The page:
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Businesses define economy

What kinds of businesses do we want to encourage in Boulder City? What kinds of jobs do we want for our workers? Let’s split this into two parts: the economic value of various types of businesses, and the problem with job supply and demand in Boulder City.

As I meet with our business owners and survey their business activity, I find that at least we can group our businesses by internal tourism, external tourism, government, industrial and manufacturing, and all else. “All else” can mean motels, restaurants, antique shops and other retail or commercial enterprises, since they share similar traits for employee qualifications and availability, and for economic value.

Internal tourism is tourism driven to Boulder City by specific local events and activities — Art in the Park, Wurst Festival, Spring Jamboree and so on. Some events draw people from outside the region, while others mostly draw from the Las Vegas area. The jobs they engender are retail and commercial. They tend to be steady but low-paying, too low-paying to sustain most households. Yet they do not demand significant skills and are easily filled from the town’s general population.

External tourism is driven by factors from outside town. For instance, the helicopter and zip line businesses get tourists visiting Las Vegas looking for something “not Vegas” to do on their trip. Those businesses rise and fall with the national economy, or so they believe. Hotels, motels and restaurants benefit from internal and external tourism.

Government employment is driven by external factors that are not necessarily related to the national economy. Many employees are highly skilled professionals with master’s or doctoral degrees. They rarely come from the local labor market because the supply is flimsy at best.

Our industrial and manufacturing firms also tend to need more skilled labor not available elsewhere. Some of our local inns rent rooms by the week to solar plant construction workers who come from out of the region and go home on weekends. This means we are not able to provide workers ourselves for these jobs.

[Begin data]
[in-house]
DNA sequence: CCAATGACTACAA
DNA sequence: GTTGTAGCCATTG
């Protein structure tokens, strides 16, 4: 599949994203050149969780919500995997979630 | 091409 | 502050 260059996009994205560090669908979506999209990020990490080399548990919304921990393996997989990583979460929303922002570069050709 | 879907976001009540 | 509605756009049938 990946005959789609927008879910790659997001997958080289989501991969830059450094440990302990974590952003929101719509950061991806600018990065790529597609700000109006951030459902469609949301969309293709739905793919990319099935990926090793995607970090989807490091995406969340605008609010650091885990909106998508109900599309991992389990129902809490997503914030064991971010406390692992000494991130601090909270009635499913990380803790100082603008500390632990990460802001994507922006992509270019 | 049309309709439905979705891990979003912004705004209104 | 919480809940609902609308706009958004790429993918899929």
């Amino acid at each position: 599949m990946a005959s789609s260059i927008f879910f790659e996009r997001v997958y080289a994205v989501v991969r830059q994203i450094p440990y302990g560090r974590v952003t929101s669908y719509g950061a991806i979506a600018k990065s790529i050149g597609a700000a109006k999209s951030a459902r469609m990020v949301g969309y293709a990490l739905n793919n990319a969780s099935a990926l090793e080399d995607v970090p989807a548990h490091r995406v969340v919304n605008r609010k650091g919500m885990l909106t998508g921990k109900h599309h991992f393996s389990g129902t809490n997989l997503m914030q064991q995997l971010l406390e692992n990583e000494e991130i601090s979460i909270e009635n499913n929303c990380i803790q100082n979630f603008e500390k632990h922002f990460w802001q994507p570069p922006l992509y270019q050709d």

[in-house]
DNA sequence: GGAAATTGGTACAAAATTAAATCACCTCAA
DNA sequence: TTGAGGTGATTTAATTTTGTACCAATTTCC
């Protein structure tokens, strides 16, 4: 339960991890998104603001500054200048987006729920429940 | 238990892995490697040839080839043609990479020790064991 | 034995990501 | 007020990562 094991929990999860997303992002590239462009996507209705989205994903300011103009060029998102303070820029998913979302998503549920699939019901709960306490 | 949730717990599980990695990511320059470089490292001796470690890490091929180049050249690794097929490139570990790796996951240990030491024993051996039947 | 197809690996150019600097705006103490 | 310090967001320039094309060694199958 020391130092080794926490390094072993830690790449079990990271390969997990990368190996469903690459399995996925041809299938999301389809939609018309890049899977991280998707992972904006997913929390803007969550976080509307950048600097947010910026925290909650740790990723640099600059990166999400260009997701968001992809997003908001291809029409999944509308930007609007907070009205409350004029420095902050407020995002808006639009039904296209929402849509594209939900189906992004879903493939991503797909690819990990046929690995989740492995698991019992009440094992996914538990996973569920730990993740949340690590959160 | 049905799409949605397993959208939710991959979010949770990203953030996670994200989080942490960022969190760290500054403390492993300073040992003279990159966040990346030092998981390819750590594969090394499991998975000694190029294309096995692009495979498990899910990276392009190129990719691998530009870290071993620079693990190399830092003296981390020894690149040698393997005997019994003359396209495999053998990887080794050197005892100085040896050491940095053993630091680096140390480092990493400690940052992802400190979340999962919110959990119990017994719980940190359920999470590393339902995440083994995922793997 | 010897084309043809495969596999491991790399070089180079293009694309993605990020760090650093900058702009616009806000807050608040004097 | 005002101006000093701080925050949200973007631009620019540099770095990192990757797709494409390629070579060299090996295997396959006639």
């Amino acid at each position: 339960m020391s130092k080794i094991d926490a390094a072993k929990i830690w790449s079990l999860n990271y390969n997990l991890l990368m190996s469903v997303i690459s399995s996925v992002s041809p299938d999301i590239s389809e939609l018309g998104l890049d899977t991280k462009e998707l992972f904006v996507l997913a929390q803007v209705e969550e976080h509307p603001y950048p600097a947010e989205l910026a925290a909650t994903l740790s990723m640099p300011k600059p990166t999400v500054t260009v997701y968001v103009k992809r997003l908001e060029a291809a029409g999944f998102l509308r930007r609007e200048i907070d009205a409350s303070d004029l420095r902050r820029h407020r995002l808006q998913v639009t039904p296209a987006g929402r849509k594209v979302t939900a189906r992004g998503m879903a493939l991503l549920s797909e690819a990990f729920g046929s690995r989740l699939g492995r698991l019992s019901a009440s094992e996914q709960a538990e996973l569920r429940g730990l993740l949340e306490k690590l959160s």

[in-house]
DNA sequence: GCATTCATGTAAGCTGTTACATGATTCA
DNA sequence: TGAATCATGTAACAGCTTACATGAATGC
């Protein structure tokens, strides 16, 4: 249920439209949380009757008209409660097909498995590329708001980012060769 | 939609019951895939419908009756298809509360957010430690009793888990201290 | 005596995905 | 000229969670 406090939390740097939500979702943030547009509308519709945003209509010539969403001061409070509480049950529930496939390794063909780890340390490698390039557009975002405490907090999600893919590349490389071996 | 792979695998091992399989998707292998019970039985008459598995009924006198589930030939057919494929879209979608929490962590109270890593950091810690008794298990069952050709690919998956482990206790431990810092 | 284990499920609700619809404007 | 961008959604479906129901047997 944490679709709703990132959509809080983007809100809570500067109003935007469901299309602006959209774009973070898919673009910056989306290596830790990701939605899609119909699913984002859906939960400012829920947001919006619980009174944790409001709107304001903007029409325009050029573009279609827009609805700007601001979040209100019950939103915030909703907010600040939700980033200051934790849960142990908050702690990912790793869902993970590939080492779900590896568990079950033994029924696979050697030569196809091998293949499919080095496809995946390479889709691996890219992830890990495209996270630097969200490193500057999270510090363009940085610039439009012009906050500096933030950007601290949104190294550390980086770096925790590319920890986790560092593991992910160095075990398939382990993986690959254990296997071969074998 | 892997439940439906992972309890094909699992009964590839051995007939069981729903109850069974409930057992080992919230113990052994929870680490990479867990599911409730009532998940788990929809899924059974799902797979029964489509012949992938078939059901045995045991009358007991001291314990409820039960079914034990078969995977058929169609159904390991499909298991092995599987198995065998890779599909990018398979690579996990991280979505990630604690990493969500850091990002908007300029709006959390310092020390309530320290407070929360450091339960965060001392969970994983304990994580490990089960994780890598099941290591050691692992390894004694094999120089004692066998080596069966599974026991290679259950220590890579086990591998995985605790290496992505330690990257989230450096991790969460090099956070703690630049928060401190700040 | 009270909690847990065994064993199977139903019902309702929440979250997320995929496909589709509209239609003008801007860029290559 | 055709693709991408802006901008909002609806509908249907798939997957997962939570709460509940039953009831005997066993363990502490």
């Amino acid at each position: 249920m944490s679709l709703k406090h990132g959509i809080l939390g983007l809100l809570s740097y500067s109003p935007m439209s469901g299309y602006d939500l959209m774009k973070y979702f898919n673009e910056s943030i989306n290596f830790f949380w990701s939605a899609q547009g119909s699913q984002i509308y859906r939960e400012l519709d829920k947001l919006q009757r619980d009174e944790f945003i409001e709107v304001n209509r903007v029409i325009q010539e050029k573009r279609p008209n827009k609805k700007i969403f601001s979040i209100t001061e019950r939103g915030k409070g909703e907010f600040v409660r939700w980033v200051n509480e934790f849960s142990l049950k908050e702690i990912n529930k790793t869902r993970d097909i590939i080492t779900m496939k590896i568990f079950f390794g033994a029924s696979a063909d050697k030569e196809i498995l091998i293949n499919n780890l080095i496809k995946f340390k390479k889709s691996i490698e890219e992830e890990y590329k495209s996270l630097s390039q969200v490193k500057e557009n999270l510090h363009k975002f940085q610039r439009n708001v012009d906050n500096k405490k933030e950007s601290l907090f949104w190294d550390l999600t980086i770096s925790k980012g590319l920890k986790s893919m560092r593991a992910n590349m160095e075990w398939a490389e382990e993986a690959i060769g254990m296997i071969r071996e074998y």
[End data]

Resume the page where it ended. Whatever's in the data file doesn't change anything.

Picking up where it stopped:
And a few years ago a call center firm canceled its plans to open a call center with as many as 200 jobs when it found no one available to fill them — hardly skilled labor.

Not all businesses are of equal economic value. In my last column I referred to new work, work that increases exports, as generating the most growth. Many businesses have few if any exports, so they do not tend to grow the economy; they sustain it, not always well. When the regional or national economy falters, they all falter in concert.

Government, though not a business, can and does bring significant income to the region through employment, maintenance and new construction. While the Hoover Dam can be said to general substantial exports, those exports are part of the regional economy.

As a result, those interested in denying Boulder City a natural growth pattern have succeeded in reducing its economic viability to a barely sustainable level. Without the solar power plant leases the city government would be insolvent and even so, without the federal government as an anchor the community would be on the brink.

Boulder City has evolved into a community without healthy, life-sustaining jobs, where the best paid among us work for the feds or over the hill. Retirees and homemakers don’t care about jobs and our youths don’t need much until they graduate from high school. Then their best option, without exception, is to leave.

Note: Next week I debut a Business Beat news column. If your business has an important milestone like an opening, a large expansion or a closing, we want to hear about it at news@bouldercityreview.com. Tell us how the bypass is affecting you.

Dale Napier is a journalist and businessman.

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